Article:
The images displayed here are a part of the archival collection, the Lewis E. Lawes Papers, housed in the Lloyd Sealy Library Special Collections. The images are of items collected by Lewis E. Lawes while Warden of Sing Sing between 1920–1941. Most are photographs taken in and around Sing Sing and illustrate the prison, its inmates and officers, and Lawes himself. Included are photographs of death row inmates executed at Sing Sing, some dating from before 1920.
The Lewis E. Lawes Papers archival collection documents the life and work of Lawes, a world-famous penologist. Lawes was best known for his twenty-one year stint as Warden of Sing Sing, from 1920–1941, and for his often extraordinary ability to keep himself and his viewpoints on crime and punishment in the public eye. An exemplar of the prison reform movement, Lawes was a strong believer in rehabilitation as the function of the penal system and an outspoken opponent of capital punishment. During his administration, rehabilitation programs at Sing Sing ranged far beyond traditional educational and work programs to encompass the care and maintenance of an aviary and a greenhouse, a near professional-level football team, and a Sunday night lecture series that featured eminent personalities from the arts, sports and religion.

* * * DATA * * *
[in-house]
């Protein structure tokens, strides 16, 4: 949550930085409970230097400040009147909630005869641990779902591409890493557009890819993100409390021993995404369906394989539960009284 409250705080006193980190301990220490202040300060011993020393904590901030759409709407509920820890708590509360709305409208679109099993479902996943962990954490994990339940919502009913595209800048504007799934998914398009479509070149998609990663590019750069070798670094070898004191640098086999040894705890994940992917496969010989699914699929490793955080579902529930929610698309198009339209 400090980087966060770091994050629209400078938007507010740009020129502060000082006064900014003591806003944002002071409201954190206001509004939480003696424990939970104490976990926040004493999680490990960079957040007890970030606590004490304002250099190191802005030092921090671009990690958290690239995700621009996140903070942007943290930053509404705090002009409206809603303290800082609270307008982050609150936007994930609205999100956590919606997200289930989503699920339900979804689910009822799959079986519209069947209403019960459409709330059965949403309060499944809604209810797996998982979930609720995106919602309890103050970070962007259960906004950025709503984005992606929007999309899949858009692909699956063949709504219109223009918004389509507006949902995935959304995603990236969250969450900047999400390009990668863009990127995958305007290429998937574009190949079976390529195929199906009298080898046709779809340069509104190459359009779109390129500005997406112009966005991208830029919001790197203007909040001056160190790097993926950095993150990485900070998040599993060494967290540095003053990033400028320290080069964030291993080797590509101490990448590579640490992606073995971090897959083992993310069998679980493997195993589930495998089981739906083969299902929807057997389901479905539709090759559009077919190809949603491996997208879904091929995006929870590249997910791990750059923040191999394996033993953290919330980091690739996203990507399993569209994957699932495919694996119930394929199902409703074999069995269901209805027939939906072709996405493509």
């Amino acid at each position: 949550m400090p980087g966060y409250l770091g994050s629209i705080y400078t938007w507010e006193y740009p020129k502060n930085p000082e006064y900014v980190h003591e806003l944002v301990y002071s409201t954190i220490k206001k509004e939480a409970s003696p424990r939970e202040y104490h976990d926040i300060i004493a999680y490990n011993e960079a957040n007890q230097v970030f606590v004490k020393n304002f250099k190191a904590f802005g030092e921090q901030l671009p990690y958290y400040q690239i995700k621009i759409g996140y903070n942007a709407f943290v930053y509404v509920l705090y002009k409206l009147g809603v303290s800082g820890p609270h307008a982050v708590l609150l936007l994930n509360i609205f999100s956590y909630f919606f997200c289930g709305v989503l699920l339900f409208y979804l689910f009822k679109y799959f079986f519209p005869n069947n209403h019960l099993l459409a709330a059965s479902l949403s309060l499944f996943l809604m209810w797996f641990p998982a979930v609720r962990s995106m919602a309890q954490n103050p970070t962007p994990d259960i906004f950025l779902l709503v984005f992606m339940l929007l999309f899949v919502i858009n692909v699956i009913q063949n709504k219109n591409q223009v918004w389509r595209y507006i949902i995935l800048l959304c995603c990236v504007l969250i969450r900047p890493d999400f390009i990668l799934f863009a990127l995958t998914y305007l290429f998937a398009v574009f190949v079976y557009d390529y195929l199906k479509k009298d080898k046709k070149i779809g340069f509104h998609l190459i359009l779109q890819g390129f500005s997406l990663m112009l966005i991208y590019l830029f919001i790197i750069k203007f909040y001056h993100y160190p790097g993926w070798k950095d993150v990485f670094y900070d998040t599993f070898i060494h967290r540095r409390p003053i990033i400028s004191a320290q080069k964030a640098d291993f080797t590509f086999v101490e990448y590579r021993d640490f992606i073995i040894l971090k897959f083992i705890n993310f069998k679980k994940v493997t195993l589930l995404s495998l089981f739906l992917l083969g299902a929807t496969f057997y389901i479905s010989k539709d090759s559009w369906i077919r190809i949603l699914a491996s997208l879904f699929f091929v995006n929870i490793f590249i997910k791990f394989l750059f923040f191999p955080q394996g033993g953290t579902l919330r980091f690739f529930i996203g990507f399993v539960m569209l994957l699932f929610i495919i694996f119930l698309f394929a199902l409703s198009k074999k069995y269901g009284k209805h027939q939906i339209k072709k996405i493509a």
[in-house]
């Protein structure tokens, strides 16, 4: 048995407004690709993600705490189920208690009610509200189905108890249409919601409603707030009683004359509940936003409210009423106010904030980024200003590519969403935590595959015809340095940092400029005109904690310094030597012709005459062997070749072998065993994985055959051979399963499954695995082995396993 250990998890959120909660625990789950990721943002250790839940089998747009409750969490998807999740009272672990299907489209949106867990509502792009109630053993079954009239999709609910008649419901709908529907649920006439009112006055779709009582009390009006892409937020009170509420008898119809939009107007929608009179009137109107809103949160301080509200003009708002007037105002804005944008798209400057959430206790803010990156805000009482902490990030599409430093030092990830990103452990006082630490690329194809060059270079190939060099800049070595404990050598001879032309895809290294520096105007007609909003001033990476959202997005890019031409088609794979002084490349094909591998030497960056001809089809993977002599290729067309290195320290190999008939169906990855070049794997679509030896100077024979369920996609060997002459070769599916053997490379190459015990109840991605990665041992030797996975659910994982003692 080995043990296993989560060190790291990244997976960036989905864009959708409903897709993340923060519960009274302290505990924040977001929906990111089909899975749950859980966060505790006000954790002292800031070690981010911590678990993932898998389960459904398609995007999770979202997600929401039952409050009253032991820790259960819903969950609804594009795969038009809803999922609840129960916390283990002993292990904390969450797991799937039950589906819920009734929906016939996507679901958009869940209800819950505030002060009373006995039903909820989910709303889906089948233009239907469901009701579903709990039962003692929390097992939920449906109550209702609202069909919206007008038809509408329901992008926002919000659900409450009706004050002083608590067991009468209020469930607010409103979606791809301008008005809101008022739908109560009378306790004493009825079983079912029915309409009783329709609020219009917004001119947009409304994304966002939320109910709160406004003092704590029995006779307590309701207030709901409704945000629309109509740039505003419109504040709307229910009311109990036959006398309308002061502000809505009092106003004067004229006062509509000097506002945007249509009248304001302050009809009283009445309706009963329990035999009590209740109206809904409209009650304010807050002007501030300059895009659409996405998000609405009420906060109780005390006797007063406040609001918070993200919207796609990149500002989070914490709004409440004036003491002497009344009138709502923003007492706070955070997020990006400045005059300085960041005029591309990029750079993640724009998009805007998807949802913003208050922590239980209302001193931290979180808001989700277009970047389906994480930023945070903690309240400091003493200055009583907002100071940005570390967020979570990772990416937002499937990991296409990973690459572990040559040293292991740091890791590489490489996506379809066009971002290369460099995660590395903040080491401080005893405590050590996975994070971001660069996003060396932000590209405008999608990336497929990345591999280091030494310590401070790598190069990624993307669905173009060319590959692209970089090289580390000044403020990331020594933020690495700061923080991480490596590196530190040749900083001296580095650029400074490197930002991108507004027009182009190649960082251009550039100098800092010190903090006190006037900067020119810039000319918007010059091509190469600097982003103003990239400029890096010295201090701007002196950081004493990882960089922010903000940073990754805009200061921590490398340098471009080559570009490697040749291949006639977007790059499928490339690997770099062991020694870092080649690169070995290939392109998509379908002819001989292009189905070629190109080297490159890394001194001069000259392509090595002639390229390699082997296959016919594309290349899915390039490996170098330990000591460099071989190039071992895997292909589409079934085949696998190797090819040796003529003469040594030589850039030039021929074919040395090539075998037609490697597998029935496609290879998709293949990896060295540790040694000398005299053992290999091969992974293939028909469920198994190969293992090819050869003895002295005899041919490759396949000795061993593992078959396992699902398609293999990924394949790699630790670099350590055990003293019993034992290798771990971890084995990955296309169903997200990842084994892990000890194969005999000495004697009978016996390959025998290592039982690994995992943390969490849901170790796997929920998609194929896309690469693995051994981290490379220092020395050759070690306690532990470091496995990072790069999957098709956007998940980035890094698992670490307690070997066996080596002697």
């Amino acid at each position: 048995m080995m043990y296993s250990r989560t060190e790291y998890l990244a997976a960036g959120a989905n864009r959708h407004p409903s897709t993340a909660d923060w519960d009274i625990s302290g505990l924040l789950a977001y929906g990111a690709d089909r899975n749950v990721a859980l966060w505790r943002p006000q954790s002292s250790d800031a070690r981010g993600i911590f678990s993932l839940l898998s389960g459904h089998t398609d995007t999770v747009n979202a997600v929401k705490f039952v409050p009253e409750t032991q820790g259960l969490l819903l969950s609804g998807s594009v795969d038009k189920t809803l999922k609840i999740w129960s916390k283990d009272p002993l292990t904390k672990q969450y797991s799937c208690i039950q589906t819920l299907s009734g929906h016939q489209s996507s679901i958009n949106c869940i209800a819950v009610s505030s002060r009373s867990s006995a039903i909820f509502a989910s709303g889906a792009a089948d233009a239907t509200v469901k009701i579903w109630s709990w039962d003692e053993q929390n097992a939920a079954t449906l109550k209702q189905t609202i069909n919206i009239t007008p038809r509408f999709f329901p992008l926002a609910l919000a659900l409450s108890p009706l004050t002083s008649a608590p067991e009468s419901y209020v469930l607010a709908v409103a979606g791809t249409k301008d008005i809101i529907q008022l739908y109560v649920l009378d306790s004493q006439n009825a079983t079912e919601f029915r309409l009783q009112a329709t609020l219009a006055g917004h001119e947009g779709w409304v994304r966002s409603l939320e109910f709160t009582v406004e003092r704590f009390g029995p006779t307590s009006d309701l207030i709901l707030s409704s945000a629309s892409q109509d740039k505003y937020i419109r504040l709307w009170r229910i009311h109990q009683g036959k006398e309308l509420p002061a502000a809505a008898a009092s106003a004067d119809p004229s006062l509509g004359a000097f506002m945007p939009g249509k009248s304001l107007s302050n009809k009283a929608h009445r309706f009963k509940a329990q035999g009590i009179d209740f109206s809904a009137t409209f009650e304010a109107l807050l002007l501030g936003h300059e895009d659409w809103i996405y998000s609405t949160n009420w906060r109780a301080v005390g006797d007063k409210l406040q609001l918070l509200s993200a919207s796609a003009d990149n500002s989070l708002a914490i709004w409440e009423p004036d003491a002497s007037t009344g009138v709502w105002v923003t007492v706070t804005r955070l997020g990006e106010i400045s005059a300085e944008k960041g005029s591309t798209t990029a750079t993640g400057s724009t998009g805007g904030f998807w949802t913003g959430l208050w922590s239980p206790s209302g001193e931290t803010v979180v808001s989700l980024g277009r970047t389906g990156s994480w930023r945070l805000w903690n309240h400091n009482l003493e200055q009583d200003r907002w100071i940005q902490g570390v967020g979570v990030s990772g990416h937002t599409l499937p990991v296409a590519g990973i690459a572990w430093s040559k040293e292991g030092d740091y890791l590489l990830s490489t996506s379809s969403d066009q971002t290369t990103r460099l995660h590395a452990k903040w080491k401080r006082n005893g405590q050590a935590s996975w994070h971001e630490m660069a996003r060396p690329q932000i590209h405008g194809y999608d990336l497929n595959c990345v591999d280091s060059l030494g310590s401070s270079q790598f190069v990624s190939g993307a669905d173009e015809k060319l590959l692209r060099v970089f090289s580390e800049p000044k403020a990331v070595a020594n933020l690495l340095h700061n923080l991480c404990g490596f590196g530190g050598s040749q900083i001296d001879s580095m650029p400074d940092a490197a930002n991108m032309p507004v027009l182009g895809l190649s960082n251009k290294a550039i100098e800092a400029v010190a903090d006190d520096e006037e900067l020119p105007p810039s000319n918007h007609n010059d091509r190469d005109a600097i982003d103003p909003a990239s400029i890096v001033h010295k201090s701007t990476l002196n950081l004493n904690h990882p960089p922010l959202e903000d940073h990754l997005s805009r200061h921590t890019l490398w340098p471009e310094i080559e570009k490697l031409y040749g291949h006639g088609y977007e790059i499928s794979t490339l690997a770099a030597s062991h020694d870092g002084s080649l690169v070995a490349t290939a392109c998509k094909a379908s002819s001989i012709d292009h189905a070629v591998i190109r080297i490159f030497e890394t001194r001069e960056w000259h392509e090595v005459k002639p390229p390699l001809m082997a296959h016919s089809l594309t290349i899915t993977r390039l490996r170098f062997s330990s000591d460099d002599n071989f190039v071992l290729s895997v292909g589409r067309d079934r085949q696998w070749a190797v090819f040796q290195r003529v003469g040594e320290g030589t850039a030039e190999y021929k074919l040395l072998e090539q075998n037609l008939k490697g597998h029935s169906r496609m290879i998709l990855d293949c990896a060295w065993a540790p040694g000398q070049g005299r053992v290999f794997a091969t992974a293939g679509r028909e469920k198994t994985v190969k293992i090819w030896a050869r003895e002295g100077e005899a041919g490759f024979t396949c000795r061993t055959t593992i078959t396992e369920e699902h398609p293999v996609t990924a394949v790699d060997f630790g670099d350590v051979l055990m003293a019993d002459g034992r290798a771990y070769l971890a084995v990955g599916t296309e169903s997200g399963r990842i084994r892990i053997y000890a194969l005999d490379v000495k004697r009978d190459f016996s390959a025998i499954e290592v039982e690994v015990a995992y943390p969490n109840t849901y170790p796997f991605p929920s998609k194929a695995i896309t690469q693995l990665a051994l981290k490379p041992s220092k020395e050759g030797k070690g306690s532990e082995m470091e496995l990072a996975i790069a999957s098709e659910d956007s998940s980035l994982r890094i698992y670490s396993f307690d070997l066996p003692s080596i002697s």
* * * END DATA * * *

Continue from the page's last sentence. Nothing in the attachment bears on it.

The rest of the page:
Lawes' reputation and ideas reached well beyond the correctional community through a long-running radio program, numerous books and articles, a Broadway play, and a film adaptation of his best known book, Twenty Thousand Years at Sing Sing.